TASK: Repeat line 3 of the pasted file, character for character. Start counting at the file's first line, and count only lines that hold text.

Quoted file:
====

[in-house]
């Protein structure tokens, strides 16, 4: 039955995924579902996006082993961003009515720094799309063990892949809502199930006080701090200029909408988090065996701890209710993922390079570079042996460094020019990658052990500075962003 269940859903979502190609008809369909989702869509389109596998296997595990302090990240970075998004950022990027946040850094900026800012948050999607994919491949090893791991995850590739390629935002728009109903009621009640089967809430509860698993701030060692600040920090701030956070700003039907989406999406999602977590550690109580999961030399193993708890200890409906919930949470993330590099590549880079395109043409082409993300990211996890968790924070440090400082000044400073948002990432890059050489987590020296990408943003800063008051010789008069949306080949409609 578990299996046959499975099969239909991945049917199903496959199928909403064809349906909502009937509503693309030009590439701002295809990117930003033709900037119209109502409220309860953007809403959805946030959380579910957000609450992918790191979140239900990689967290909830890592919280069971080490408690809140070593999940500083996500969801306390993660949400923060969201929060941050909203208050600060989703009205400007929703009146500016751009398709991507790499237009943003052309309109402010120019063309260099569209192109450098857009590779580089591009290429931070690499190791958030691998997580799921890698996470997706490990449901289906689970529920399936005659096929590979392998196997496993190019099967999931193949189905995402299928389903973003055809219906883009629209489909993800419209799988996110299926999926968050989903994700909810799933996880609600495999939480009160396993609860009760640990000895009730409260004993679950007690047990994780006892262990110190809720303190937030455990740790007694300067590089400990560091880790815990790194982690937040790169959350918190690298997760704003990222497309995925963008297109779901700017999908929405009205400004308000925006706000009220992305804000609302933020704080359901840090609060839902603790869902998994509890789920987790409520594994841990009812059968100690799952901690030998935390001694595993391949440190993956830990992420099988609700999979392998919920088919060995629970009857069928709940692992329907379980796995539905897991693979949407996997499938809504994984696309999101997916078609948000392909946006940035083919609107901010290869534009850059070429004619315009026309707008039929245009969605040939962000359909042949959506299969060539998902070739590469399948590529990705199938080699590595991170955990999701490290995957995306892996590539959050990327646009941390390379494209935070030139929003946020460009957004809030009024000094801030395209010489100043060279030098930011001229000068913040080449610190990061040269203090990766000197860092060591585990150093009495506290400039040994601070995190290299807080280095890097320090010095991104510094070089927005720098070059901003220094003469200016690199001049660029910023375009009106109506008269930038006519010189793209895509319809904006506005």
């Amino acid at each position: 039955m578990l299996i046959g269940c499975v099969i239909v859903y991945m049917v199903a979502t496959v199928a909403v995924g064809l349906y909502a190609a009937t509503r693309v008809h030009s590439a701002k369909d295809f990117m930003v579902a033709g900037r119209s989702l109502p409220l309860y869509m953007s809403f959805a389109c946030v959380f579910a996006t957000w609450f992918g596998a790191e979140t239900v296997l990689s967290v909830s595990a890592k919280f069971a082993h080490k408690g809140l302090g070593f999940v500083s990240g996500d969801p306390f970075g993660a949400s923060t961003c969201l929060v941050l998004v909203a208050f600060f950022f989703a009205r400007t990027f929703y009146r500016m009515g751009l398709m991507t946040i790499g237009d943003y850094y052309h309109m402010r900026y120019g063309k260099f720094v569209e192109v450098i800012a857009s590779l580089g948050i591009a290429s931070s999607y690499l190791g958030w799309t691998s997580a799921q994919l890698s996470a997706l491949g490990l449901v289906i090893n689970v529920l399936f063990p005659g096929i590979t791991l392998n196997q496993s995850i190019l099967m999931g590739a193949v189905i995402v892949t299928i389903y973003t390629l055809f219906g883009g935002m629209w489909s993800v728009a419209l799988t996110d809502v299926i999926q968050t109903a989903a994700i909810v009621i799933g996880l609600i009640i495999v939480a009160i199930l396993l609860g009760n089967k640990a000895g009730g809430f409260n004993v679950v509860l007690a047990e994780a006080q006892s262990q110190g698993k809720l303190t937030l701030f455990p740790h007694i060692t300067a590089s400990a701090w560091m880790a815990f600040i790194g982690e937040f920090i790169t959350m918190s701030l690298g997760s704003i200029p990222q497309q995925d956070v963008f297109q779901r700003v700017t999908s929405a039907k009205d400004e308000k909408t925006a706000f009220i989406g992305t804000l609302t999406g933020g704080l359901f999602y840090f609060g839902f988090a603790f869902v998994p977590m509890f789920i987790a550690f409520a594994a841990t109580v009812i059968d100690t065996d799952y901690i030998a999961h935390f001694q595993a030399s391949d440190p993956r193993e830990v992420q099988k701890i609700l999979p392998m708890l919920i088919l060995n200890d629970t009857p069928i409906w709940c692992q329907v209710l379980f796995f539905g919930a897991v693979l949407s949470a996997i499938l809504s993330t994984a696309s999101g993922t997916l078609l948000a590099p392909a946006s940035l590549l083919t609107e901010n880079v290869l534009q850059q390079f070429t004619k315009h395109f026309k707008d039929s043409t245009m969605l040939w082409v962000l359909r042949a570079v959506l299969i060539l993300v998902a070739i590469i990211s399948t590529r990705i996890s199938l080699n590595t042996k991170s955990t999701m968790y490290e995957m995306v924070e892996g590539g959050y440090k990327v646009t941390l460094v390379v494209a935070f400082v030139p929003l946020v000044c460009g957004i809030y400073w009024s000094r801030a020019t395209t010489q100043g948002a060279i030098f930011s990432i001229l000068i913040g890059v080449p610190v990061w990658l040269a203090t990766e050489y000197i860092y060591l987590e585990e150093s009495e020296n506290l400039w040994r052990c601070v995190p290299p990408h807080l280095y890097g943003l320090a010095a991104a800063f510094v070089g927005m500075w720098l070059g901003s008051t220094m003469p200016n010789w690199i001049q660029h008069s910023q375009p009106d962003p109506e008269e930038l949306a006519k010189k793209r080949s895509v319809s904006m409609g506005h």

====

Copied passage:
């Amino acid at each position: 039955m578990l299996i046959g269940c499975v099969i239909v859903y991945m049917v199903a979502t496959v199928a909403v995924g064809l349906y909502a190609a009937t509503r693309v008809h030009s590439a701002k369909d295809f990117m930003v579902a033709g900037r119209s989702l109502p409220l309860y869509m953007s809403f959805a389109c946030v959380f579910a996006t957000w609450f992918g596998a790191e979140t239900v296997l990689s967290v909830s595990a890592k919280f069971a082993h080490k408690g809140l302090g070593f999940v500083s990240g996500d969801p306390f970075g993660a949400s923060t961003c969201l929060v941050l998004v909203a208050f600060f950022f989703a009205r400007t990027f929703y009146r500016m009515g751009l398709m991507t946040i790499g237009d943003y850094y052309h309109m402010r900026y120019g063309k260099f720094v569209e192109v450098i800012a857009s590779l580089g948050i591009a290429s931070s999607y690499l190791g958030w799309t691998s997580a799921q994919l890698s996470a997706l491949g490990l449901v289906i090893n689970v529920l399936f063990p005659g096929i590979t791991l392998n196997q496993s995850i190019l099967m999931g590739a193949v189905i995402v892949t299928i389903y973003t390629l055809f219906g883009g935002m629209w489909s993800v728009a419209l799988t996110d809502v299926i999926q968050t109903a989903a994700i909810v009621i799933g996880l609600i009640i495999v939480a009160i199930l396993l609860g009760n089967k640990a000895g009730g809430f409260n004993v679950v509860l007690a047990e994780a006080q006892s262990q110190g698993k809720l303190t937030l701030f455990p740790h007694i060692t300067a590089s400990a701090w560091m880790a815990f600040i790194g982690e937040f920090i790169t959350m918190s701030l690298g997760s704003i200029p990222q497309q995925d956070v963008f297109q779901r700003v700017t999908s929405a039907k009205d400004e308000k909408t925006a706000f009220i989406g992305t804000l609302t999406g933020g704080l359901f999602y840090f609060g839902f988090a603790f869902v998994p977590m509890f789920i987790a550690f409520a594994a841990t109580v009812i059968d100690t065996d799952y901690i030998a999961h935390f001694q595993a030399s391949d440190p993956r193993e830990v992420q099988k701890i609700l999979p392998m708890l919920i088919l060995n200890d629970t009857p069928i409906w709940c692992q329907v209710l379980f796995f539905g919930a897991v693979l949407s949470a996997i499938l809504s993330t994984a696309s999101g993922t997916l078609l948000a590099p392909a946006s940035l590549l083919t609107e901010n880079v290869l534009q850059q390079f070429t004619k315009h395109f026309k707008d039929s043409t245009m969605l040939w082409v962000l359909r042949a570079v959506l299969i060539l993300v998902a070739i590469i990211s399948t590529r990705i996890s199938l080699n590595t042996k991170s955990t999701m968790y490290e995957m995306v924070e892996g590539g959050y440090k990327v646009t941390l460094v390379v494209a935070f400082v030139p929003l946020v000044c460009g957004i809030y400073w009024s000094r801030a020019t395209t010489q100043g948002a060279i030098f930011s990432i001229l000068i913040g890059v080449p610190v990061w990658l040269a203090t990766e050489y000197i860092y060591l987590e585990e150093s009495e020296n506290l400039w040994r052990c601070v995190p290299p990408h807080l280095y890097g943003l320090a010095a991104a800063f510094v070089g927005m500075w720098l070059g901003s008051t220094m003469p200016n010789w690199i001049q660029h008069s910023q375009p009106d962003p109506e008269e930038l949306a006519k010189k793209r080949s895509v319809s904006m409609g506005h």